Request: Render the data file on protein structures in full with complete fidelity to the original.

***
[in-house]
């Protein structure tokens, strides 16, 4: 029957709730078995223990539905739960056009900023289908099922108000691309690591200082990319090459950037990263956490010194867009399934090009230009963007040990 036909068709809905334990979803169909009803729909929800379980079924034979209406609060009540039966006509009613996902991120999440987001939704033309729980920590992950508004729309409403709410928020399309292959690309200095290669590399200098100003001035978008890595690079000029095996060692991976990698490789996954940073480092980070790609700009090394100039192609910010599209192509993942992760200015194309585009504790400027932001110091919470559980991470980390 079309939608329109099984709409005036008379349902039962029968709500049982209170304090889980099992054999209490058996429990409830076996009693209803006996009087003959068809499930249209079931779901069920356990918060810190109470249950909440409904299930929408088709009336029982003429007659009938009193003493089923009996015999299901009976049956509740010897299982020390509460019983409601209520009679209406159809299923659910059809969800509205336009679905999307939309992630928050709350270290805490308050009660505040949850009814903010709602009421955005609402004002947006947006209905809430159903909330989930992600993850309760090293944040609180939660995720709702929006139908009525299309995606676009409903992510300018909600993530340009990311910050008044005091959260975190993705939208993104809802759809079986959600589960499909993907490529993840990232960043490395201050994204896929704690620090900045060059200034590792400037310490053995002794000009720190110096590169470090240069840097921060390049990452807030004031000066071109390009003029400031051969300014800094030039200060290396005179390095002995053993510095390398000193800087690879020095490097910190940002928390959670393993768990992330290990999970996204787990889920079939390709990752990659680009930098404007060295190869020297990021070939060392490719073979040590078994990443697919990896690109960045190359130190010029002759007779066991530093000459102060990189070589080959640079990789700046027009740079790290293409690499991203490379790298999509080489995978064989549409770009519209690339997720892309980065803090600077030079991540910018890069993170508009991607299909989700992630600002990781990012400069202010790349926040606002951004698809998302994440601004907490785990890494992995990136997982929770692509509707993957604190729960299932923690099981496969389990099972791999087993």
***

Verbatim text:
[in-house]
């Protein structure tokens, strides 16, 4: 029957709730078995223990539905739960056009900023289908099922108000691309690591200082990319090459950037990263956490010194867009399934090009230009963007040990 036909068709809905334990979803169909009803729909929800379980079924034979209406609060009540039966006509009613996902991120999440987001939704033309729980920590992950508004729309409403709410928020399309292959690309200095290669590399200098100003001035978008890595690079000029095996060692991976990698490789996954940073480092980070790609700009090394100039192609910010599209192509993942992760200015194309585009504790400027932001110091919470559980991470980390 079309939608329109099984709409005036008379349902039962029968709500049982209170304090889980099992054999209490058996429990409830076996009693209803006996009087003959068809499930249209079931779901069920356990918060810190109470249950909440409904299930929408088709009336029982003429007659009938009193003493089923009996015999299901009976049956509740010897299982020390509460019983409601209520009679209406159809299923659910059809969800509205336009679905999307939309992630928050709350270290805490308050009660505040949850009814903010709602009421955005609402004002947006947006209905809430159903909330989930992600993850309760090293944040609180939660995720709702929006139908009525299309995606676009409903992510300018909600993530340009990311910050008044005091959260975190993705939208993104809802759809079986959600589960499909993907490529993840990232960043490395201050994204896929704690620090900045060059200034590792400037310490053995002794000009720190110096590169470090240069840097921060390049990452807030004031000066071109390009003029400031051969300014800094030039200060290396005179390095002995053993510095390398000193800087690879020095490097910190940002928390959670393993768990992330290990999970996204787990889920079939390709990752990659680009930098404007060295190869020297990021070939060392490719073979040590078994990443697919990896690109960045190359130190010029002759007779066991530093000459102060990189070589080959640079990789700046027009740079790290293409690499991203490379790298999509080489995978064989549409770009519209690339997720892309980065803090600077030079991540910018890069993170508009991607299909989700992630600002990781990012400069202010790349926040606002951004698809998302994440601004907490785990890494992995990136997982929770692509509707993957604190729960299932923690099981496969389990099972791999087993």